The news marches on: a history of Wadena newspapers

In 1927, as a subscriber promotion, a needle book, a leather book of four panels, containing 156 needles, was offered to any new subscriber or any renewal.

In 1927, as a subscriber promotion, a needle book, a leather book of four panels, containing 156 needles, was offered to any new subscriber or any renewal.

Also that year with the issuance of the 50th anniversary edition the paper expanded to eight columns per page. It is interesting to note that every subscriber to the Pioneer Journal received a complimentary copy of the anniversary edition with several thousand extra being printed for sale at 25 cents each. Some time in the early 1950s I purchased five of these for 10 cents each.

Later that year, the paper received a congratulatory letter from the Department of Agriculture for their excellent edition concerning the work of the 4-H boys and girls clubs in Wadena county and their support of the County Extension office.

1927 also saw the beginning of the Empty Stocking Club, the longest running venture of the Pioneer Journal continuing to this day, becoming more successful each year. The purpose to make every boy and girl happy on the natal day of our Lord.

In 1928, the newspaper and Murray's Land Office put up $50 in prize money for an essay contest on "Why I Believe in the Wadena Community." The first prize of $15 was won by Fred Claydon, county clerk of court.


1929 announced that the Wadena Pioneer calendars were ready for distribution. In March the "Fashion and American Legion" number was announced with a considerable portion of the paper devoted to what is fashionable for spring and a brief history of the Legion activities since its inception 10 years ago. Also an automobile number issue was presented because the modern motor car has a conspicuous place in the picture of life as it exists today. It was announced that the Empty Stocking donations totaled $148.52 for 1929.

In 1930, a new venture was the serial story the first series being "The Girl That Came Back" which was so successful that a follow up was the "Mutiny of the Albatross."

In 1931, a new promotion was introduced titled "An Ad readers contest." In this the writer picked an ad from the paper that most appealed to them and wrote a letter of not over fifty words telling why they liked it. The contest to run six weeks with weekly winners with a $1 prize each week. On the average 50-60 readers were responding each week.

In 1932, a cooking school and household appliance exhibit was hosted by the Pioneer Journal and a noted home economics expert from Chicago. This has been continued throughout the years. Also that year a personal shopper, "Betty Lou" became a member of the paper staff and wrote a column titled "Betty Lou Goes Shopping."

In 1934, an Expansion Club program was originated to increase circulation. The contest offered a new Chevrolet as first prize, a Ford as second prize and a beautiful bedroom set as third prize, plus several lesser prizes to the persons generating the most new subscriptions. The contest ended in May with Mrs. James Miller the winner of the Chevrolet, Emil Backholm the winner of the Ford and Mrs. E. R. Koechel of Bertha the furniture winner.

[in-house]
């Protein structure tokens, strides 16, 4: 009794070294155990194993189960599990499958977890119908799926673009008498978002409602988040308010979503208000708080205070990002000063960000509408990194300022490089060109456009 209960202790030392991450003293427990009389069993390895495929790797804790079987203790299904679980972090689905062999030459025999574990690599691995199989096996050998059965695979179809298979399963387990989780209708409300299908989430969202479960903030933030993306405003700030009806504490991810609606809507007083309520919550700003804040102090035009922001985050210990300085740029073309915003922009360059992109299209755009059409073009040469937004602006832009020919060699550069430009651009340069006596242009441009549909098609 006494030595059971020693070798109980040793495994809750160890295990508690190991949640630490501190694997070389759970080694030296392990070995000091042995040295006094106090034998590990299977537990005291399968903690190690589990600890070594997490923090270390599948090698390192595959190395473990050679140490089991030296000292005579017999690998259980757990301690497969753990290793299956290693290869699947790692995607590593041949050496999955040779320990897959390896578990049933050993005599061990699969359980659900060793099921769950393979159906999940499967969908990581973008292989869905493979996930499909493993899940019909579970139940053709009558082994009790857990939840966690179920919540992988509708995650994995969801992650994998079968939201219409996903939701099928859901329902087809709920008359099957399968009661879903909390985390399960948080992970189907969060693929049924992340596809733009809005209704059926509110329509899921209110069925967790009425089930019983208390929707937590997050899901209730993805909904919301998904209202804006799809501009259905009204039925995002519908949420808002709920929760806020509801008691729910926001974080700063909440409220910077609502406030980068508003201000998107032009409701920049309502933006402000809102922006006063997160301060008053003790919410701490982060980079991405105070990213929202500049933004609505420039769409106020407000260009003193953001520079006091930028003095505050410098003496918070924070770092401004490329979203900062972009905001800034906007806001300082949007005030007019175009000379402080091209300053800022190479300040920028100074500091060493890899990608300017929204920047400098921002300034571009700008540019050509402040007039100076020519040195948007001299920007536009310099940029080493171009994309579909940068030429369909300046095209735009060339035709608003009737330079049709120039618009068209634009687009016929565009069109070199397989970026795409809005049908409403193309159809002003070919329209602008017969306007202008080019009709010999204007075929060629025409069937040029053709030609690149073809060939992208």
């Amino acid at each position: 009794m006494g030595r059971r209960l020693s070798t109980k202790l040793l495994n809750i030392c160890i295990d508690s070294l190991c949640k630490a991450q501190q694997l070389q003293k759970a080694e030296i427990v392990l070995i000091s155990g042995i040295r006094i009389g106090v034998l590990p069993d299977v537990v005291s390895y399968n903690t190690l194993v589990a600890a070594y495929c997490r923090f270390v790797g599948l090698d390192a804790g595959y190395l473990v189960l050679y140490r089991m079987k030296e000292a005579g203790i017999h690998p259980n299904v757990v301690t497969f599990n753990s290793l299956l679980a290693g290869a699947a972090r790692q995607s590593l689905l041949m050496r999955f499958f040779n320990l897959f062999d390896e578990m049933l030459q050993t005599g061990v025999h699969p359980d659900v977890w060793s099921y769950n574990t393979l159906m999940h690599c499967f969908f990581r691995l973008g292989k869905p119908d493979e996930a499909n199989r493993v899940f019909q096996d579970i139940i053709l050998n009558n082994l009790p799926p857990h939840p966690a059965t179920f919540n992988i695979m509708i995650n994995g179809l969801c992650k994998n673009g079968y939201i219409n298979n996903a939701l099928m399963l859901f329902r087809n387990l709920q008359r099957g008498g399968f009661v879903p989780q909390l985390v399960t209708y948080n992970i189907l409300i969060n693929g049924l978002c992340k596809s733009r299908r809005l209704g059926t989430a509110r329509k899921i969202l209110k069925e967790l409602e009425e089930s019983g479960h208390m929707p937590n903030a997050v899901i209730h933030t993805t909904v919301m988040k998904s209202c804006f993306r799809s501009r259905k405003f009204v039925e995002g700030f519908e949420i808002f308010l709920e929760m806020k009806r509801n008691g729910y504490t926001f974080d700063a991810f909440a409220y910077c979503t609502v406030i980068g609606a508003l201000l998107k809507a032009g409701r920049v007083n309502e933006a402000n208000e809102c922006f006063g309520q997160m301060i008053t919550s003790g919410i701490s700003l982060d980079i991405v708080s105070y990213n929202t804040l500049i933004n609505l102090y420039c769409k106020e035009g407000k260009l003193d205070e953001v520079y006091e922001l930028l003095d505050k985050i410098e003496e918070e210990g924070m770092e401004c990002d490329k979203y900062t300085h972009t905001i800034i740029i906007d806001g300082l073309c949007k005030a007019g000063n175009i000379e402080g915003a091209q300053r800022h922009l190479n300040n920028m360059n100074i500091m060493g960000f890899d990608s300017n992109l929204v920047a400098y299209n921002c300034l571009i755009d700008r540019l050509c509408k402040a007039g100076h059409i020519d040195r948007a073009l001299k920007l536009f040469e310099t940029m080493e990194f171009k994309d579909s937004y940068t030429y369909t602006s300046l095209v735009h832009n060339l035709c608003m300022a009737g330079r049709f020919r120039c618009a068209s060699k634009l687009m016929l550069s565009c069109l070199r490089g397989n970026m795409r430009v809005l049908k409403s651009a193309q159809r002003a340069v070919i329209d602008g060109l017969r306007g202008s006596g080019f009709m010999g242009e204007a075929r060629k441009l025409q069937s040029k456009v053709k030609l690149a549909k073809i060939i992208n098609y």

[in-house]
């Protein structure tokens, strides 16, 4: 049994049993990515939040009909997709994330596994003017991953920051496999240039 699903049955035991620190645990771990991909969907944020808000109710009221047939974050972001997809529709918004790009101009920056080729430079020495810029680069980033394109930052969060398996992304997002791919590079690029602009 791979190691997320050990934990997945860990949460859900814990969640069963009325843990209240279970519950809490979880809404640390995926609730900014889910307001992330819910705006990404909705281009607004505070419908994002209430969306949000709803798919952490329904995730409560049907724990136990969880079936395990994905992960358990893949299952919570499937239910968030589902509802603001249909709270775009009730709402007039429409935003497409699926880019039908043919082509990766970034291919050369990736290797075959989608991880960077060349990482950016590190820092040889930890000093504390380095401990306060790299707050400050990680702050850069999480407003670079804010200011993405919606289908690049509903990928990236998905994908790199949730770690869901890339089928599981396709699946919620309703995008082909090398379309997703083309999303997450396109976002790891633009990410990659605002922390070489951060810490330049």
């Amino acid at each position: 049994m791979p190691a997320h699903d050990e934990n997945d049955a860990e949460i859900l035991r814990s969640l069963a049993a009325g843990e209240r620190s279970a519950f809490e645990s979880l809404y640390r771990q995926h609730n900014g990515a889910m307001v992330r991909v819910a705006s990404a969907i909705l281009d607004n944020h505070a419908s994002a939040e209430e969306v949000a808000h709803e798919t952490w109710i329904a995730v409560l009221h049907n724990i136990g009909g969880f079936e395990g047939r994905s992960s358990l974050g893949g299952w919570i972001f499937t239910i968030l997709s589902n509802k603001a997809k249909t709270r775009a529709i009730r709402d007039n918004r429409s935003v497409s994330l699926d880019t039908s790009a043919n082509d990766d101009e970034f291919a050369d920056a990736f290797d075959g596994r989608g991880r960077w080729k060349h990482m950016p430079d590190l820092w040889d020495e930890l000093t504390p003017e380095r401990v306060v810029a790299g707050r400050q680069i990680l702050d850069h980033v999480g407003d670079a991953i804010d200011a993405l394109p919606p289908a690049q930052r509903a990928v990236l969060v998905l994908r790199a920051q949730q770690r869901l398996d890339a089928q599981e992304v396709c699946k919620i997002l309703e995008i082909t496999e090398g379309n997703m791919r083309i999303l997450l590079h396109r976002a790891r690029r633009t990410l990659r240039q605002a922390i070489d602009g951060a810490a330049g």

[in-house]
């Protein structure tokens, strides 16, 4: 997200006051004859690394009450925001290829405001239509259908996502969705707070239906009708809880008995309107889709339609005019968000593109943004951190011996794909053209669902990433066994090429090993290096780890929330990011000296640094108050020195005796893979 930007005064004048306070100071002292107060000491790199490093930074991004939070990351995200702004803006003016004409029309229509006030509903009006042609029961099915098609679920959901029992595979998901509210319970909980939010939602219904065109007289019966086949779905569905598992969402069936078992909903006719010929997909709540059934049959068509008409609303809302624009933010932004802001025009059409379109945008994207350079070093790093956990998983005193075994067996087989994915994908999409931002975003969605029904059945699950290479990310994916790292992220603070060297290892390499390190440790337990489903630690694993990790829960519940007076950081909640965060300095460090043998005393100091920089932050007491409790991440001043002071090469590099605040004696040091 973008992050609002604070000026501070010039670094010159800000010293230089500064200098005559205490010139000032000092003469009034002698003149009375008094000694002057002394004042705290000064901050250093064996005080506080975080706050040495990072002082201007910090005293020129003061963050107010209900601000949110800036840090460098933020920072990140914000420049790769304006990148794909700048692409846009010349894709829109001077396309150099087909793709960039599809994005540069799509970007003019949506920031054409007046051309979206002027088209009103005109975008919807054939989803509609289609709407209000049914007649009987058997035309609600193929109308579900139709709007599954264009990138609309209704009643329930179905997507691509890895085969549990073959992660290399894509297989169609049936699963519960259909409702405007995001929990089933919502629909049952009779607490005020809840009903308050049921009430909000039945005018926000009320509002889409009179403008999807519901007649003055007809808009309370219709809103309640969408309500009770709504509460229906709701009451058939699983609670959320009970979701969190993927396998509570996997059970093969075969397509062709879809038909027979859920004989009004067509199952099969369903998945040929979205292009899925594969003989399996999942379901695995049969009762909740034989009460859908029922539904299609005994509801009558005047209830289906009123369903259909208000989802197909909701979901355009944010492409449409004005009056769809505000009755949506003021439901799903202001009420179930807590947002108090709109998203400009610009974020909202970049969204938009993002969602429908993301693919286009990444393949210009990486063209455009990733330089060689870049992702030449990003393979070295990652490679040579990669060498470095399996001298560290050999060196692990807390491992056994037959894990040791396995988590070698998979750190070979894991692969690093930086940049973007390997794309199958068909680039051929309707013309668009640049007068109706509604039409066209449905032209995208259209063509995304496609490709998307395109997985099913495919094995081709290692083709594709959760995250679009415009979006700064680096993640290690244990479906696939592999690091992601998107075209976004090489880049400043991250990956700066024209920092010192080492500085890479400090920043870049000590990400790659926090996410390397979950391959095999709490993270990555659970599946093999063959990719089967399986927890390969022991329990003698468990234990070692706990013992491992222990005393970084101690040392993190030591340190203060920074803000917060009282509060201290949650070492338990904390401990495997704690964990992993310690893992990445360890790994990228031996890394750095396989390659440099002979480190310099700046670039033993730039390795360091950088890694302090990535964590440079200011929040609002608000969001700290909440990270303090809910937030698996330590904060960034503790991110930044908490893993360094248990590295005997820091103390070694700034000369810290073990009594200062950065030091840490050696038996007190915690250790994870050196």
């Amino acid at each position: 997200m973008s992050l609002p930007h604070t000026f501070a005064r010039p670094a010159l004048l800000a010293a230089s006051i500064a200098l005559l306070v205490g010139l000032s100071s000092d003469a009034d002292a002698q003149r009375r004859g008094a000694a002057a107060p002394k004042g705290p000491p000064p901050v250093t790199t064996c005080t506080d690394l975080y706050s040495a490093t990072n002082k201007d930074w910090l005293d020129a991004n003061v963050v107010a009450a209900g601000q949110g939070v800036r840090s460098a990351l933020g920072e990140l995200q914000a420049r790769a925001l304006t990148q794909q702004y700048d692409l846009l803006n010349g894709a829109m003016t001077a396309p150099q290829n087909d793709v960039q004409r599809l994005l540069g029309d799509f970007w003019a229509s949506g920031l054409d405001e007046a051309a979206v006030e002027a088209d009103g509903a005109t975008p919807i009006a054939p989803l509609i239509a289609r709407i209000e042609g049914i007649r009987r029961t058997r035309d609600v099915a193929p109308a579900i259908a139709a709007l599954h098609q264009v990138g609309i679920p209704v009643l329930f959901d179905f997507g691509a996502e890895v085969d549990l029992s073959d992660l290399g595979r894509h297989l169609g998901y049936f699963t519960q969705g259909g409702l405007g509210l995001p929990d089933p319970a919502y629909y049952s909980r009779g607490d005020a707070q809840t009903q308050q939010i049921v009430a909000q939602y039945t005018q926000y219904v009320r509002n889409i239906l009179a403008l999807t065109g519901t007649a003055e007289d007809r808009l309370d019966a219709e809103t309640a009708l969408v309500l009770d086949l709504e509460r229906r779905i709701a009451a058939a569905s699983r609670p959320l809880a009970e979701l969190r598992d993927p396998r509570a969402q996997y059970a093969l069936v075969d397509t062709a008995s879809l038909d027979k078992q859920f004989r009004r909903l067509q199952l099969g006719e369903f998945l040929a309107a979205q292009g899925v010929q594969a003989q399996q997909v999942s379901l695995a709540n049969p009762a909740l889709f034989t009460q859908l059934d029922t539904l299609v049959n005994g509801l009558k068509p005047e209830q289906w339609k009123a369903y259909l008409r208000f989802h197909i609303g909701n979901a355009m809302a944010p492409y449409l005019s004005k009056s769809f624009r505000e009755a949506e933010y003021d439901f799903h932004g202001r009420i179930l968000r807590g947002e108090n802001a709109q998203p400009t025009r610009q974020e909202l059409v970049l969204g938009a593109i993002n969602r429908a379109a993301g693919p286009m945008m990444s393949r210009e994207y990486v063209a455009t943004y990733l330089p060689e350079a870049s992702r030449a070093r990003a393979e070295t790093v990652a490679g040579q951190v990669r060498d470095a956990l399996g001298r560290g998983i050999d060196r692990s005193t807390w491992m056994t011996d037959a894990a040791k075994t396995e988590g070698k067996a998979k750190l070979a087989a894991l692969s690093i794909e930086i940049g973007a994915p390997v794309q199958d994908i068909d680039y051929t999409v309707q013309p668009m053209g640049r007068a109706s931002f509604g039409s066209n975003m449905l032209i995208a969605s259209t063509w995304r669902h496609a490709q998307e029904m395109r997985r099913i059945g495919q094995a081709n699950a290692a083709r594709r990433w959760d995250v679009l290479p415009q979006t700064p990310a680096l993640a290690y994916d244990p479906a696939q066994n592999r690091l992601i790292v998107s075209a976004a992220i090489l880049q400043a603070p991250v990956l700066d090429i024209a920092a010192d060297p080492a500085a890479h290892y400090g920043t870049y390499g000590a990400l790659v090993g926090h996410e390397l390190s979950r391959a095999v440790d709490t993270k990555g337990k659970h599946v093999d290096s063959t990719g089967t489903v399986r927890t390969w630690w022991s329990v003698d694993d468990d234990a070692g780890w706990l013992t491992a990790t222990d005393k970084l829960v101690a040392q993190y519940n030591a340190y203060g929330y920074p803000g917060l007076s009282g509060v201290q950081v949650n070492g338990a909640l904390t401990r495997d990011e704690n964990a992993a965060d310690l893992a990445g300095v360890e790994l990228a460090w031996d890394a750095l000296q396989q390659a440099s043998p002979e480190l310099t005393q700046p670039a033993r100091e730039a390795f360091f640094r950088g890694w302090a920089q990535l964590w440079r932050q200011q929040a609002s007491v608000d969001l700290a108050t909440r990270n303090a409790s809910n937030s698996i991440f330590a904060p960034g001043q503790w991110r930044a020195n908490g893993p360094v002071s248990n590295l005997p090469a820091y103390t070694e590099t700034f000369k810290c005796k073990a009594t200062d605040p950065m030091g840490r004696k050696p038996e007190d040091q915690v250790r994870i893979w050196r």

In 1935, George Masters, a former northwest editor of the Minneapolis Journal succeeded Mark Parker who had served as news and advertising director for a number of years.

Near the end of 1936 a modern Duplex press weighing 17 tons was installed. It stated that with this installation the Pioneer Journal now has one of the finest printing plants in the state. This would enable them to print more than 5,000 eight-page papers per hour. It also would, with a minor adjust, be able to print in two colors.

Also in 1936, the Inter County Tab, published by Carroll Kingsley, was absorbed by the Pioneer Journal. Kingsley sold primarily because fire destroyed his plant.


In 1938, a new feature was added. A Poultry Department conducted by Mrs. Frank Benda of Aldrich. Later that year the paper tried an experiment. They issued a regular-sized paper on Tuesday and a tabloid size on Friday, each with the same news and advertising to determine which size the public wanted, tabloids rapidly becoming popular. However, readers overwhelmingly voted to retain the regular size. The vote showed 167 for the regular size and 155 for the tab size. They also presented the cooking film "Star In My Kitchen" at the newly remodeled Cozy Theatre.

In 1940, it was noted that the entire shop staff of the Pioneer Journal had to register for the draft. This included Ray Zuehlke, shop foreman, Odell Olson, Leslie Fox, Sterling Knutson and Collins Hoyt. Editor George Masters did not have to register as he had served in the AEF in World War I.

In 1941, the Journal was commended by area newspapers for the splendid 24-page building and development issue it put out. Also it was announced that the Pioneer Journal would start accepting donations for the USO (United Service Organization).

In 1942, Art Conaway became the editor succeeding George Masters. He was the editor until his death in 1944 and was succeeded by Leslie Fox.

I always had a soft spot in my heart for Les. He and I corresponded all the time that I was in the service in World War II. I always remember he had envelopes with a return of "Here Tis' a Little Bull" with a bull's picture.

There is much more to tell about our newspaper but it will have to come in a future article.

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